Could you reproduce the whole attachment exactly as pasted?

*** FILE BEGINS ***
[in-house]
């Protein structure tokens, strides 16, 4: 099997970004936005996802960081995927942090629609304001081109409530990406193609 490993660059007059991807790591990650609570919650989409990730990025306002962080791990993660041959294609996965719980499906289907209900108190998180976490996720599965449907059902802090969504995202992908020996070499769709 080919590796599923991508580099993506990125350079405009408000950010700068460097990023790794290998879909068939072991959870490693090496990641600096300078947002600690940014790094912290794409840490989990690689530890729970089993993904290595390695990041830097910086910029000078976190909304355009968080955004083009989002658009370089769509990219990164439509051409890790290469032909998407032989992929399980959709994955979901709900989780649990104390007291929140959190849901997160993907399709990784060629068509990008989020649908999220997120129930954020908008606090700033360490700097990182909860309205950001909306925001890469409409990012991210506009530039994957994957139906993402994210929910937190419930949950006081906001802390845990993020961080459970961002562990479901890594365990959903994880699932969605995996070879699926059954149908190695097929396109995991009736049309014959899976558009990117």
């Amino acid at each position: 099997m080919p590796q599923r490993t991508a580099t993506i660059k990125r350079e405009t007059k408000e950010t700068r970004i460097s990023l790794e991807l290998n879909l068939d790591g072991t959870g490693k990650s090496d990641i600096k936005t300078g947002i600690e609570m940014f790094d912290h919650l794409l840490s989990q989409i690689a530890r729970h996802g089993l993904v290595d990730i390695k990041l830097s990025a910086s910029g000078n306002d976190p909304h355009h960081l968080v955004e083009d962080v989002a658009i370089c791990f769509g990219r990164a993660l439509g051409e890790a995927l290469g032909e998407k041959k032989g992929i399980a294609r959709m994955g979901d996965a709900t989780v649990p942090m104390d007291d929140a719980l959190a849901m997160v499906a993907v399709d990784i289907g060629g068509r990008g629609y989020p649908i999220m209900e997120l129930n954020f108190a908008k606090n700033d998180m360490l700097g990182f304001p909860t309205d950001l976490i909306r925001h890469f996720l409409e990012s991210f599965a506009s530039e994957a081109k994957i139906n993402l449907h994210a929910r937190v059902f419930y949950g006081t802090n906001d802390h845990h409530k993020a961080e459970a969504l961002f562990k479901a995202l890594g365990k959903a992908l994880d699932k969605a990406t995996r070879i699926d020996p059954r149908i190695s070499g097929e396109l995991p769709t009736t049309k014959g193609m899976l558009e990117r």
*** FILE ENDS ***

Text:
[in-house]
């Protein structure tokens, strides 16, 4: 099997970004936005996802960081995927942090629609304001081109409530990406193609 490993660059007059991807790591990650609570919650989409990730990025306002962080791990993660041959294609996965719980499906289907209900108190998180976490996720599965449907059902802090969504995202992908020996070499769709 080919590796599923991508580099993506990125350079405009408000950010700068460097990023790794290998879909068939072991959870490693090496990641600096300078947002600690940014790094912290794409840490989990690689530890729970089993993904290595390695990041830097910086910029000078976190909304355009968080955004083009989002658009370089769509990219990164439509051409890790290469032909998407032989992929399980959709994955979901709900989780649990104390007291929140959190849901997160993907399709990784060629068509990008989020649908999220997120129930954020908008606090700033360490700097990182909860309205950001909306925001890469409409990012991210506009530039994957994957139906993402994210929910937190419930949950006081906001802390845990993020961080459970961002562990479901890594365990959903994880699932969605995996070879699926059954149908190695097929396109995991009736049309014959899976558009990117």
């Amino acid at each position: 099997m080919p590796q599923r490993t991508a580099t993506i660059k990125r350079e405009t007059k408000e950010t700068r970004i460097s990023l790794e991807l290998n879909l068939d790591g072991t959870g490693k990650s090496d990641i600096k936005t300078g947002i600690e609570m940014f790094d912290h919650l794409l840490s989990q989409i690689a530890r729970h996802g089993l993904v290595d990730i390695k990041l830097s990025a910086s910029g000078n306002d976190p909304h355009h960081l968080v955004e083009d962080v989002a658009i370089c791990f769509g990219r990164a993660l439509g051409e890790a995927l290469g032909e998407k041959k032989g992929i399980a294609r959709m994955g979901d996965a709900t989780v649990p942090m104390d007291d929140a719980l959190a849901m997160v499906a993907v399709d990784i289907g060629g068509r990008g629609y989020p649908i999220m209900e997120l129930n954020f108190a908008k606090n700033d998180m360490l700097g990182f304001p909860t309205d950001l976490i909306r925001h890469f996720l409409e990012s991210f599965a506009s530039e994957a081109k994957i139906n993402l449907h994210a929910r937190v059902f419930y949950g006081t802090n906001d802390h845990h409530k993020a961080e459970a969504l961002f562990k479901a995202l890594g365990k959903a992908l994880d699932k969605a990406t995996r070879i699926d020996p059954r149908i190695s070499g097929e396109l995991p769709t009736t049309k014959g193609m899976l558009e990117r």